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April 12, 2012
Vitamin Supplements and You
April 8, 2012
Overuse Injuries Common Among Female Athletes
A new study has found that overuse injuries account for more than one-quarter of all injuries suffered byU.S. collegiate athletes.
The majority of the overuse injuries (62 percent) was experienced by women, especially those who played field hockey, soccer, softball, and volleyball.
“Overuse injuries may present not only physical challenges, but also psychological ones that could significantly affect an athlete’s recovery and performance,” study co-author Tracey Covassin said in a journal news release.
“Understanding the frequency, rate and severity of overuse injuries is an important first step for designing effective injury-prevention programs, intervention strategies and treatment protocols to prevent and rehabilitate athletes with these types of injuries,” Covassin said.
The study appears in the April issue of the Journal of Athletic Training.
April 5, 2012
A new research has suggested that there appears to be an association between Depo-Provera, an injectable form of progestin-only birth control, and an increased risk of breast cancer in young women.
The study found that recent use of the injectable contraceptive (formally called depo-medroxyprogesterone acetate or DMPA) for a year or longer was linked with a 2.2-fold increased risk of invasive breast cancer.
“Although breast cancer is rare among young women and the elevated risk of breast cancer associated with DMPA appears to dissipate after discontinuation of use, our findings emphasize the importance of identifying the potential risks associated with specific forms of contraceptives given the number of available alternatives,” study leader Dr. Christopher Li, a breast cancer epidemiologist at the Fred Hutchinson Cancer Research Center in Seattle, and colleagues wrote.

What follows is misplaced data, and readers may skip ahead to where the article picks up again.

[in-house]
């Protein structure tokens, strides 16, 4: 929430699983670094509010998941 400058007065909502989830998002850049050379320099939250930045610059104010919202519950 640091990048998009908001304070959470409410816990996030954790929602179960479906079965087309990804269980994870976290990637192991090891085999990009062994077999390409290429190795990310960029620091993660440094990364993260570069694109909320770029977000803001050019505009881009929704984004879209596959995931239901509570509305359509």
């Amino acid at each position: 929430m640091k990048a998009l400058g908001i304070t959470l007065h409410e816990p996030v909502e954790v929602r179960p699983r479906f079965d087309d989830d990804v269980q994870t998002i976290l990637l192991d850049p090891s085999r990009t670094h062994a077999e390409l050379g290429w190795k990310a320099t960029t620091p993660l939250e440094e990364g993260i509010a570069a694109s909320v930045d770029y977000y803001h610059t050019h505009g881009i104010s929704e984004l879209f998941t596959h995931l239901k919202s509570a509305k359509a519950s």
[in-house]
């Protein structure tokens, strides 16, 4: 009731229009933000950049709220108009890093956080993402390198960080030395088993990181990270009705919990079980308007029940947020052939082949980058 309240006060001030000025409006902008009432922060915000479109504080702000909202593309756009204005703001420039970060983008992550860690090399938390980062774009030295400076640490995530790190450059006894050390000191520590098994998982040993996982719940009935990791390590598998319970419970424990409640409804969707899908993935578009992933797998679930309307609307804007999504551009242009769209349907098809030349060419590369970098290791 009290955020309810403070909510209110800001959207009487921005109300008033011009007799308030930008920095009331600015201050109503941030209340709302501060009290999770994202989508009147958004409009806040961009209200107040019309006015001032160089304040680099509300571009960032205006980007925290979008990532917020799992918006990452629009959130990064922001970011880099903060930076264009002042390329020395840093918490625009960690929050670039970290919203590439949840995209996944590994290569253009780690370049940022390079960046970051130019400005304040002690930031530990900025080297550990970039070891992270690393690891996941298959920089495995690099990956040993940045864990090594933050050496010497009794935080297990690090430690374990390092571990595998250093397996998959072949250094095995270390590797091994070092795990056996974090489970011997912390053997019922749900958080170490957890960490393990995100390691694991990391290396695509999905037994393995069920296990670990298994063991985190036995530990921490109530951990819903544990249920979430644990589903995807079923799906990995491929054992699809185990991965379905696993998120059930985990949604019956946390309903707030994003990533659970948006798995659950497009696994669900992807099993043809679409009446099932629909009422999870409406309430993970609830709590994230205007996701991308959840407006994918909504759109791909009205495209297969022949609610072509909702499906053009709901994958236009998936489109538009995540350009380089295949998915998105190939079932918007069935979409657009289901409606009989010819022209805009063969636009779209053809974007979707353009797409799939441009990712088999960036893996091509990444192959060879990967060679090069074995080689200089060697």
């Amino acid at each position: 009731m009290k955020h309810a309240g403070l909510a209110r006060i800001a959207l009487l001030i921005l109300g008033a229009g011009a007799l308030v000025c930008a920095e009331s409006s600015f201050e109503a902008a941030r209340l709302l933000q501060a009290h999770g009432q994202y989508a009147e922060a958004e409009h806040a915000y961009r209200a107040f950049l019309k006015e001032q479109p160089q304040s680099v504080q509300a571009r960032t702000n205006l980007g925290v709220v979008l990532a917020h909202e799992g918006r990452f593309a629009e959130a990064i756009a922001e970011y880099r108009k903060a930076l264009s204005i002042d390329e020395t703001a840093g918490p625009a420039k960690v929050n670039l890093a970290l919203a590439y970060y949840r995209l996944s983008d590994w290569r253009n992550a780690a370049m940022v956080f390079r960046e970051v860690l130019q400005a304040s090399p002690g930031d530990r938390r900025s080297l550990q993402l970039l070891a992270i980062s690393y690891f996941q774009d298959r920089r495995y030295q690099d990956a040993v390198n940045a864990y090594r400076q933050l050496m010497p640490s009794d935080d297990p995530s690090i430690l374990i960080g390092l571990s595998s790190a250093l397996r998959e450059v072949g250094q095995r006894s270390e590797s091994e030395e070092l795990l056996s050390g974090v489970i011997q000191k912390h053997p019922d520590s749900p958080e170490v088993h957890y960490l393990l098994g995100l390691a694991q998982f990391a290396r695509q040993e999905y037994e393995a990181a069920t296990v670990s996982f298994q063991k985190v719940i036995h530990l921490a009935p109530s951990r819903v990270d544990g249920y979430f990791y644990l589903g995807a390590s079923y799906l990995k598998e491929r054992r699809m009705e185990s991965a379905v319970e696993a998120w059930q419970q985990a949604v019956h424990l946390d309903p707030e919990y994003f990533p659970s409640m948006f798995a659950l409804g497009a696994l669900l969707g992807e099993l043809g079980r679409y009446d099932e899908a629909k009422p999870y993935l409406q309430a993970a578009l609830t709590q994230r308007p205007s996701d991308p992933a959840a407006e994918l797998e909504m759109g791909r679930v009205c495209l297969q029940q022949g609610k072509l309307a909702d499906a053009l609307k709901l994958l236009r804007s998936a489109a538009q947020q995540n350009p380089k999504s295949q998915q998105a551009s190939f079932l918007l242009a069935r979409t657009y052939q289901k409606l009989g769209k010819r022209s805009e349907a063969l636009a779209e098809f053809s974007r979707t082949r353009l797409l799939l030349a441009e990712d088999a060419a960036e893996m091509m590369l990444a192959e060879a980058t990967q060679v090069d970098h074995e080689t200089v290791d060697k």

“In the United States, many women have numerous options for contraception, and so it is important to balance their risks and benefits when making contraceptive choices,” Li noted in a news release from the research center.
The findings are published online and in the April 15 print issue of the journal Cancer Research.
April 2, 2012
Researchers have reported that a non-invasive scan may someday help medical practitioners track the progress of prostate cancer and help guide treatment.
Known as a prostate cancer-specific radiotracer, the imaging tool has only been tested successfully in mice so far but a team from Memorial Sloan-Kettering Cancer Center in New York City said this technology may help determine cases where prostate cancer has spread to the bone.
Findings of the study were to be presented Saturday at the American Association for Cancer Research annual meeting in Chicago, and are also being published in Cancer Discovery.
Dr. Erik Goluboff, an attending urologist atBeth Israel Medical Center,New YorkCity, agreed that, “this is an exciting study using a novel radiotracer to detect PSA-expressing tissues throughout the body.”
He believes that the new tool’s “greatest strength would be in monitoring changes in PSA expression in tissues as a result of various treatments. If a treatment showed a marked change, it could continue to be used in that patient, hence “personalized” medicine. If a specific change did not occur, that treatment could be abandoned and another tried instead. Since these changes could not be detected based on a PSA blood test alone, this new test would be very helpful in determining early on which therapy to choose in a given patient.”